Why health officials are watching new 'lambda' coronavirus variant By Rachael Rettner - Senior Writer about 20 hours ago
The variant carries a number of mutations that could potentially aid its spread.
A coronavirus variant known as “lambda” is gaining the attention of health officials as it spreads around the world.
The variant, also known as C.37, was first detected in Peru in August 2020, according to the World Health Organization (WHO). On June 14, the agency designated C.37 a global “variant of interest,” or VOI, and named it lambda.
VOI means the variant is increasingly showing up in communities and has mutations that are predicted to have some effect on viral characteristics, such as increased transmissibility. In contrast, officials use the term “variant of concern,” or VOC, once reliable data shows that the variant has increased transmissibility — such as what’s been seen with the delta variant — or other worrying features.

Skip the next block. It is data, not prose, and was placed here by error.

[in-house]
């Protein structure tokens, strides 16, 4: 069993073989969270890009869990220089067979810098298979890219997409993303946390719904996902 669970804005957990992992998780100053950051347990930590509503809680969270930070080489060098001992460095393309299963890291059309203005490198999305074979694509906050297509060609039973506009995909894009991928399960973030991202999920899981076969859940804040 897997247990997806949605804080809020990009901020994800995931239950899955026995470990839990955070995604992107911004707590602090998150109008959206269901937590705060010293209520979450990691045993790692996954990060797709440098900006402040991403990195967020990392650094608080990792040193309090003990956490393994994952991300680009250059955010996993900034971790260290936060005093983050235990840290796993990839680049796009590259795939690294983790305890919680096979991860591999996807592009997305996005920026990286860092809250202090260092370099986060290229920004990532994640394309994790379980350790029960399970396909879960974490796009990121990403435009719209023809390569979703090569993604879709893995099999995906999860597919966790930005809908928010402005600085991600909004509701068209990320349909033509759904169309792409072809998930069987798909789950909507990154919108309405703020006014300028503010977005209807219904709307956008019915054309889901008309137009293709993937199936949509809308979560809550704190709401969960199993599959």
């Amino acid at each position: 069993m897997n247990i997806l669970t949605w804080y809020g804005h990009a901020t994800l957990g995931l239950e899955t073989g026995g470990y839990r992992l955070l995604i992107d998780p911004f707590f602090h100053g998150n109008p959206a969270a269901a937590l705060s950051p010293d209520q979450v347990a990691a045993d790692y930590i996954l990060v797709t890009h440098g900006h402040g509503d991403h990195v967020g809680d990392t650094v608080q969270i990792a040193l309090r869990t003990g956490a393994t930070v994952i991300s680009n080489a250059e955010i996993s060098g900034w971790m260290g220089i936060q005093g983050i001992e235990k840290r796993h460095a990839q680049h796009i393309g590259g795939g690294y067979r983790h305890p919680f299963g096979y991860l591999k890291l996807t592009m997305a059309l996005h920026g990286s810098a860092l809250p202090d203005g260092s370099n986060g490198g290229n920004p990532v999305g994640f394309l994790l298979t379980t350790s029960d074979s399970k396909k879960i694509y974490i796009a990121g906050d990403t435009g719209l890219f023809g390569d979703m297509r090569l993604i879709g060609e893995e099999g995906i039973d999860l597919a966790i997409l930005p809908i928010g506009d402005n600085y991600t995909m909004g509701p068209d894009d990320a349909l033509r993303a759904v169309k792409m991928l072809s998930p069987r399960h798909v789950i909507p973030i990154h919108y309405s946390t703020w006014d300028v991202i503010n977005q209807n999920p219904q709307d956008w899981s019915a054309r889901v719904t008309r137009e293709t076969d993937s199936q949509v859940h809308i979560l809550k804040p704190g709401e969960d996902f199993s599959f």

So far, lambda has been detected in 29 countries, with high levels of spread in South American countries. In recent months, the lambda variant was detected in 81% of COVID-19 cases in Peru that underwent genetic sequencing, according to the WHO. And in Chile, the variant was detected in about one-third of cases, the WHO said.
Most recently, the variant popped up in the United Kingdom. …